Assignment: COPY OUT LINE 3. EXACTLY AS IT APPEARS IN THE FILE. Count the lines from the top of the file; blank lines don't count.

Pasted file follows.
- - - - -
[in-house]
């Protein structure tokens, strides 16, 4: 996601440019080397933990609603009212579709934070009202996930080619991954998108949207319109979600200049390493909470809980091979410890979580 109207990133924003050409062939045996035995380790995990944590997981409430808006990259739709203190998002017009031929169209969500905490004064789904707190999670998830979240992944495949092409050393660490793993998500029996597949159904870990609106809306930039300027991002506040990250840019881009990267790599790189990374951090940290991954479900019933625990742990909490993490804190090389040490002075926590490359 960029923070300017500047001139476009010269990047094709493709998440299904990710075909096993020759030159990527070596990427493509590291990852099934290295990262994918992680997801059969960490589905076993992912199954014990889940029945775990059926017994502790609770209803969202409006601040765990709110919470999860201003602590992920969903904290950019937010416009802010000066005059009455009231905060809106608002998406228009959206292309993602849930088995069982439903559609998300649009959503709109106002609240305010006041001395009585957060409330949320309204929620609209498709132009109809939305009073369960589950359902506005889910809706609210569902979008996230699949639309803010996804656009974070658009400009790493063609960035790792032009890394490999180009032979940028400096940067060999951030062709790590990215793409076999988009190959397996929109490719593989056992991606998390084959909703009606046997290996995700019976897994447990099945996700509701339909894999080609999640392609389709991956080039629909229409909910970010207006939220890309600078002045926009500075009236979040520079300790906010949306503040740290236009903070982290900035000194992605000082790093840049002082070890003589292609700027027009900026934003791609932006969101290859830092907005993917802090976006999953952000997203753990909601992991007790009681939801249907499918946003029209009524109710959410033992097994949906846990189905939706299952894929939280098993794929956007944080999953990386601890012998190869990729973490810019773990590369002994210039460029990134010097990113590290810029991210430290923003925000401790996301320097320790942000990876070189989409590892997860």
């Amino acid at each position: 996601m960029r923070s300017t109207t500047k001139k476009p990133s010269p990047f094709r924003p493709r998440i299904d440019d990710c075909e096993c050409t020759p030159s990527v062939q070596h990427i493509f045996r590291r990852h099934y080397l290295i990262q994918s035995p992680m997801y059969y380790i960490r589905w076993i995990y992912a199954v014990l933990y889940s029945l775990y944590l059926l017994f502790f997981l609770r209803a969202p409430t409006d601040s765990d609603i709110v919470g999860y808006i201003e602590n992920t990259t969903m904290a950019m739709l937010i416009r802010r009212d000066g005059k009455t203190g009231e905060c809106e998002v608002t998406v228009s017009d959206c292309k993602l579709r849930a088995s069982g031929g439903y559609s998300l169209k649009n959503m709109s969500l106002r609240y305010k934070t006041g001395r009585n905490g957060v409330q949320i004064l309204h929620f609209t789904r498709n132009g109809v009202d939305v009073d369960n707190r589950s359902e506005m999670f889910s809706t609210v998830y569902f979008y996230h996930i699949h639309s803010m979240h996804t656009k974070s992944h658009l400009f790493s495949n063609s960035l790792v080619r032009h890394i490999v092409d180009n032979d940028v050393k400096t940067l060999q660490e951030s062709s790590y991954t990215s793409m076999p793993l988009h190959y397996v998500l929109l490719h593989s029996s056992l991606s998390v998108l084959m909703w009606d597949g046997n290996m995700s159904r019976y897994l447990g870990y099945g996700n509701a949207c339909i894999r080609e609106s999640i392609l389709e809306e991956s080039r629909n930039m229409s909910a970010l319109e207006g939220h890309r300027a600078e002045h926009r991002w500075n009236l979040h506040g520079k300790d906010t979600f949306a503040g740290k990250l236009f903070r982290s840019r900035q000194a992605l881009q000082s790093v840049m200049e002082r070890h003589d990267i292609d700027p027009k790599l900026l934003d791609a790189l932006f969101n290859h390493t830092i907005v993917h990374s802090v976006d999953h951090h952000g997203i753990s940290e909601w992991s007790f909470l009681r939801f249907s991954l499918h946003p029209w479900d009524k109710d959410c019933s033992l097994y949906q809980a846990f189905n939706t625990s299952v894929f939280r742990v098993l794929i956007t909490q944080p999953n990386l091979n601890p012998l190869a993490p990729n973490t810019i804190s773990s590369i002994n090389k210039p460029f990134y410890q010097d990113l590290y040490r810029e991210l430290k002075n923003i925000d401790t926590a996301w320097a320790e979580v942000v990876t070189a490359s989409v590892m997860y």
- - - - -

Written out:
């Amino acid at each position: 996601m960029r923070s300017t109207t500047k001139k476009p990133s010269p990047f094709r924003p493709r998440i299904d440019d990710c075909e096993c050409t020759p030159s990527v062939q070596h990427i493509f045996r590291r990852h099934y080397l290295i990262q994918s035995p992680m997801y059969y380790i960490r589905w076993i995990y992912a199954v014990l933990y889940s029945l775990y944590l059926l017994f502790f997981l609770r209803a969202p409430t409006d601040s765990d609603i709110v919470g999860y808006i201003e602590n992920t990259t969903m904290a950019m739709l937010i416009r802010r009212d000066g005059k009455t203190g009231e905060c809106e998002v608002t998406v228009s017009d959206c292309k993602l579709r849930a088995s069982g031929g439903y559609s998300l169209k649009n959503m709109s969500l106002r609240y305010k934070t006041g001395r009585n905490g957060v409330q949320i004064l309204h929620f609209t789904r498709n132009g109809v009202d939305v009073d369960n707190r589950s359902e506005m999670f889910s809706t609210v998830y569902f979008y996230h996930i699949h639309s803010m979240h996804t656009k974070s992944h658009l400009f790493s495949n063609s960035l790792v080619r032009h890394i490999v092409d180009n032979d940028v050393k400096t940067l060999q660490e951030s062709s790590y991954t990215s793409m076999p793993l988009h190959y397996v998500l929109l490719h593989s029996s056992l991606s998390v998108l084959m909703w009606d597949g046997n290996m995700s159904r019976y897994l447990g870990y099945g996700n509701a949207c339909i894999r080609e609106s999640i392609l389709e809306e991956s080039r629909n930039m229409s909910a970010l319109e207006g939220h890309r300027a600078e002045h926009r991002w500075n009236l979040h506040g520079k300790d906010t979600f949306a503040g740290k990250l236009f903070r982290s840019r900035q000194a992605l881009q000082s790093v840049m200049e002082r070890h003589d990267i292609d700027p027009k790599l900026l934003d791609a790189l932006f969101n290859h390493t830092i907005v993917h990374s802090v976006d999953h951090h952000g997203i753990s940290e909601w992991s007790f909470l009681r939801f249907s991954l499918h946003p029209w479900d009524k109710d959410c019933s033992l097994y949906q809980a846990f189905n939706t625990s299952v894929f939280r742990v098993l794929i956007t909490q944080p999953n990386l091979n601890p012998l190869a993490p990729n973490t810019i804190s773990s590369i002994n090389k210039p460029f990134y410890q010097d990113l590290y040490r810029e991210l430290k002075n923003i925000d401790t926590a996301w320097a320790e979580v942000v990876t070189a490359s989409v590892m997860y």